The long road to Spain, Part 2
Fights and cocktails on the way to Spain
Paul continues his coach adventure to Spain. The first trip went without incident but, as we’ll find out, this was just the beginning.... Missed Part 1? Click here.
I had set off on the next 30-hour trip to Spain and felt I understood more of what was happening. On the first trip I had looked at my small sleeping space under two back seats with trepidation but now, weirdly, it felt like home.
What was different this time was that most of the upper level on the coach was empty. “That’s because we are going to another city to pick up a large group all travelling together” said Jill, the hostess.
Having picked up the first passengers who would occupy the lower deck we travelled 2 hours to collect the holidaymakers for the upper deck. As we pulled into the rendezvous car park I noticed a group of people having what seemed like a quite a serious disagreement. Jill and myself looked at each other. As we drew up, they stopped, as if by magic, and only happy smiling faces greeted us. The rules of the coach were strict, and any form of bad behaviour meant you were not going to travel. However, the alarm bells in my head were deafening, my instincts told me we were in for a bumpy ride.
The first part of the journey to the British coast went without incident. As we got off on the ferry for the crossing to France I had convinced myself I was worrying about nothing.
Night fell, and we started the long overnight journey to the French border and then on to the French motorways..
I started to think about crawling under the two seats to sleep when Jill came to the back and said trouble had started upstairs. Obviously, any sort of fighting is bad, but on a coach, traveling at high speed on a French motorway in the pitch black was scary. Quickly, we told our driver who then pulled over. The driver (with me and Jill as support) went up the stairs.
The disagreement seemed to be with two rival families about who was going to have what bed in the caravans they had booked when they got to Spain. With great calmness our driver explained that this was not they way to behave and any further trouble would lead to the culprits being ejected at the nearest French service station.
Peace lasted all of 5 minutes before two men started pushing each other. What we didn’t know was that after discussing the situation, our two drivers had called base, who then contacted the French gendarmes. As we pulled into the next service station, we stared wide-eyed at what awaited us.
The coach was guided into a cordon of blue lights and a very tough looking group of French police. As we stopped they quickly boarded the coach and before we knew it the two men (who were still pushing each other) turned to argue with the Police. These men had obviously only dealt with British Police not their French equivalent. They never did make it to their holiday caravan.
The remainder of our 30-hour journey passed without incident and we rolled into northern Spain only a little late. For the next two hours, while the coach was unloaded and new passengers checked in, Jill and myself had a little time to ourselves. “Do you drink?” she said. Well it had been known for me to take a drink and it was then that I found out about her side-line. She would take orders for alcohol from friends and family and used her contact in the town to acquire cheap booze.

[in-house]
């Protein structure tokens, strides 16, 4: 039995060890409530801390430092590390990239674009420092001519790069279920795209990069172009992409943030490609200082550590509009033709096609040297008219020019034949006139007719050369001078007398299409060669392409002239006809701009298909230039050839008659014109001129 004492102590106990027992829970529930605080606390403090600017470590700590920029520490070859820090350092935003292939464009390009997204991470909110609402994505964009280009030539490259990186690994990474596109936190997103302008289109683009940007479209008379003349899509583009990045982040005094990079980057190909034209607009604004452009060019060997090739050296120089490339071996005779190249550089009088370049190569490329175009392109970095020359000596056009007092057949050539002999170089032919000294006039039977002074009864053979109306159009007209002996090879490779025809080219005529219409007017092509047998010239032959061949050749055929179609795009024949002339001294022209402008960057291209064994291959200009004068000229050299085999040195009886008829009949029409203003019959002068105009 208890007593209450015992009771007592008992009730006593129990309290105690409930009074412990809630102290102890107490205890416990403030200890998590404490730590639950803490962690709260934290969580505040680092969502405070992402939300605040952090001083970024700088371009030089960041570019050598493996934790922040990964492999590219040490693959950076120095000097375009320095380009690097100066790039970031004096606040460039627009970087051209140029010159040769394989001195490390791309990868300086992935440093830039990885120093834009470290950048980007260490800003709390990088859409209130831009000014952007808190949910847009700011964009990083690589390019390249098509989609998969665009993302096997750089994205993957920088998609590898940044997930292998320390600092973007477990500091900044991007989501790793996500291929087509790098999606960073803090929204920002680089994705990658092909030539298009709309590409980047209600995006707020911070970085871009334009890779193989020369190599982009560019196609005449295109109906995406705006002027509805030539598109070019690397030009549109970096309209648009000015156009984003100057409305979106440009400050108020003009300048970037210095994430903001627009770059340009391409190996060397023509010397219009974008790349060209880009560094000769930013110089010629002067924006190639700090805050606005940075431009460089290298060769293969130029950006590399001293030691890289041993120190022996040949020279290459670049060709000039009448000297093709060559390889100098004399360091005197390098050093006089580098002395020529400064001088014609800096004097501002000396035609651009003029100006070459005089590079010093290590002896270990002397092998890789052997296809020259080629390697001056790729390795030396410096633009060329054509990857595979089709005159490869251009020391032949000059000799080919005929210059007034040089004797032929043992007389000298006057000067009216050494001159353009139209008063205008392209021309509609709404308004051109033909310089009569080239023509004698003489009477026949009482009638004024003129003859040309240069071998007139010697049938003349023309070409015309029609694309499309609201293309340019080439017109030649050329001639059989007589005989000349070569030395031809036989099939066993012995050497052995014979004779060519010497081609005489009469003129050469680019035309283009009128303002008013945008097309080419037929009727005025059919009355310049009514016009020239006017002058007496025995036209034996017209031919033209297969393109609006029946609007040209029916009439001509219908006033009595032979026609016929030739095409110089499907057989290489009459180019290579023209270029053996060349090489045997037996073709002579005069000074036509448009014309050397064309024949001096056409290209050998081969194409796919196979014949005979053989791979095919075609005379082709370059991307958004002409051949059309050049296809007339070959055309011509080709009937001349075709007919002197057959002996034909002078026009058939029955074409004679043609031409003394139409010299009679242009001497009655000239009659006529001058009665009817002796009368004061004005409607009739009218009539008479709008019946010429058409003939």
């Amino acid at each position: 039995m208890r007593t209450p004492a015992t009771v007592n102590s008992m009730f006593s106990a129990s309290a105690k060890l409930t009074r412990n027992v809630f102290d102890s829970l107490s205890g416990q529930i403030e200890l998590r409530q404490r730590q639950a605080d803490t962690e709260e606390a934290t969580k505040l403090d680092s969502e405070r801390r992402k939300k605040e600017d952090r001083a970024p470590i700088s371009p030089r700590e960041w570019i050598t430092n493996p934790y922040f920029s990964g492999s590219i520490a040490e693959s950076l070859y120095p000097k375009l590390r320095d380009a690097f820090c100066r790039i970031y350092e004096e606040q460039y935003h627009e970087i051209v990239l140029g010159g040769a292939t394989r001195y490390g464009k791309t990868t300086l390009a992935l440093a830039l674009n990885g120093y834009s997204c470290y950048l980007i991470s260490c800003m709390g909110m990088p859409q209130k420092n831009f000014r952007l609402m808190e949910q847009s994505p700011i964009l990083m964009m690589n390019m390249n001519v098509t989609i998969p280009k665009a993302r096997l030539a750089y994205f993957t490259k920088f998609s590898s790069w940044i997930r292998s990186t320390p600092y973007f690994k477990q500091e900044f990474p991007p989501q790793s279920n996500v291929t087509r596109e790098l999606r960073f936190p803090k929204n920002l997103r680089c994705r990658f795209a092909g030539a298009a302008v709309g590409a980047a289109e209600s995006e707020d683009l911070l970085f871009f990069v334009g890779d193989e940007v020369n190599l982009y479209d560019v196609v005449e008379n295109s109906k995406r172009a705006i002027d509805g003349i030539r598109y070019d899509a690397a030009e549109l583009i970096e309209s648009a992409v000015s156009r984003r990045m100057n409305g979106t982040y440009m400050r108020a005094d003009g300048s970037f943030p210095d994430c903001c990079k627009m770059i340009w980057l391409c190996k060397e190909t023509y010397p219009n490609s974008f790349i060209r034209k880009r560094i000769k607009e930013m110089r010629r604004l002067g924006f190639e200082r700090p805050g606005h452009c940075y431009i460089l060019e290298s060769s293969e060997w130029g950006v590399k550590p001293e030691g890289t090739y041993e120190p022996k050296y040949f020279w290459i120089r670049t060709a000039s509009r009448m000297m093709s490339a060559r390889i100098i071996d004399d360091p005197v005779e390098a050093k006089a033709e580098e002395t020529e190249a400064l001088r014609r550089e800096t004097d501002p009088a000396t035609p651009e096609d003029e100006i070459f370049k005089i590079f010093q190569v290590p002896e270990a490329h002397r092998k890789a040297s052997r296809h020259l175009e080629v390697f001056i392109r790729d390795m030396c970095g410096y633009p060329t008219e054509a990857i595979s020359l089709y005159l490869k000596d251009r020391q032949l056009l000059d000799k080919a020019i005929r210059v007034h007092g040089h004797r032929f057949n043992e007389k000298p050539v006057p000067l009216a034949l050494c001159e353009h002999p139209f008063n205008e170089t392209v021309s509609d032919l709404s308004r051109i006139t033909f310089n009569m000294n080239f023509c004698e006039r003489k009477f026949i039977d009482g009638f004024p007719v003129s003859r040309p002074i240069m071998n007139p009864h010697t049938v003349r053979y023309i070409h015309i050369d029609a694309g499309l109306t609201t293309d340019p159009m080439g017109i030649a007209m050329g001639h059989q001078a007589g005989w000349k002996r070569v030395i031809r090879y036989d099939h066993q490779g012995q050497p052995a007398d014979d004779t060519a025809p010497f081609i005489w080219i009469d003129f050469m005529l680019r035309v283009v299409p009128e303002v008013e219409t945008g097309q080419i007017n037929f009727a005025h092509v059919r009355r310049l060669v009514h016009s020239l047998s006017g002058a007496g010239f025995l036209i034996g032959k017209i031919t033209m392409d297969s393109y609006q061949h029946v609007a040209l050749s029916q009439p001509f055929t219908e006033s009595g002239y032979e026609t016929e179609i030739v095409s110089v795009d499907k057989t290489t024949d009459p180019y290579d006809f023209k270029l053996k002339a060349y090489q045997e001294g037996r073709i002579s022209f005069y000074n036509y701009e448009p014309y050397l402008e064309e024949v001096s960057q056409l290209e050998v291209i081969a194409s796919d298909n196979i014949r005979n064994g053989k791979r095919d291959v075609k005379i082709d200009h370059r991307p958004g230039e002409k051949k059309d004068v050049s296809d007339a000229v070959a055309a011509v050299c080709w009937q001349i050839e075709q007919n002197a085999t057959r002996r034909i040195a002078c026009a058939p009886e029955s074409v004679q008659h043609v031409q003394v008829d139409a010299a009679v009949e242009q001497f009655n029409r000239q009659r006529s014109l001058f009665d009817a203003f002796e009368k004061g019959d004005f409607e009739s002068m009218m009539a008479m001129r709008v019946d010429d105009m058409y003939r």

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We took a detour into a back street of the town to a small door in a wall. On knocking we were admitted into a small room. Here was where the alcohol was sold. A large flask of clear liquid was put in front of me. “What do you want, whisky, brandy or gin?” he said. To be honest, the flask of clear liquid didn’t look like any of them. “Whisky” I said. With that, he took a very small phial of dark liquid and snapped off the glass top and poured it into the big flask which immediately turned golden brown. It now did look vaguely like whisky but had never seen the inside of a Scottish distillery. It was, however, very cheap and though it seemed to taste like I imagined rocket fuel to taste like, I think it was safe and at home Jill had had no complaints.
It was on that homeward journey I had a chance to try this latest alcohol. As I mentioned before the drivers never drank and had the highest standards of safety but on the long tiring journey back to the UK the hostesses would occasionally had a “homemade “cocktail. They would half empty a two-litre bottle of Fanta sparkling orange and fill it with the freshly acquired brandy and hey presto “coach cocktails”
We had a great time until many hours later, lying once again under my seats the rocking, bouncing hot atmosphere of the coach, the cocktails took their toll.
My adventures would continue over the coming weeks but I swore I would never ever drink on a coach again.
Next time, breakdowns and crew mutiny
Hopeful Traveller is a weekly newsletter and archive of stories about broadcasting in the 1970s and 80s. It is written by former-newsreader and programme maker Paul Baird. For new stories each week, subscribe.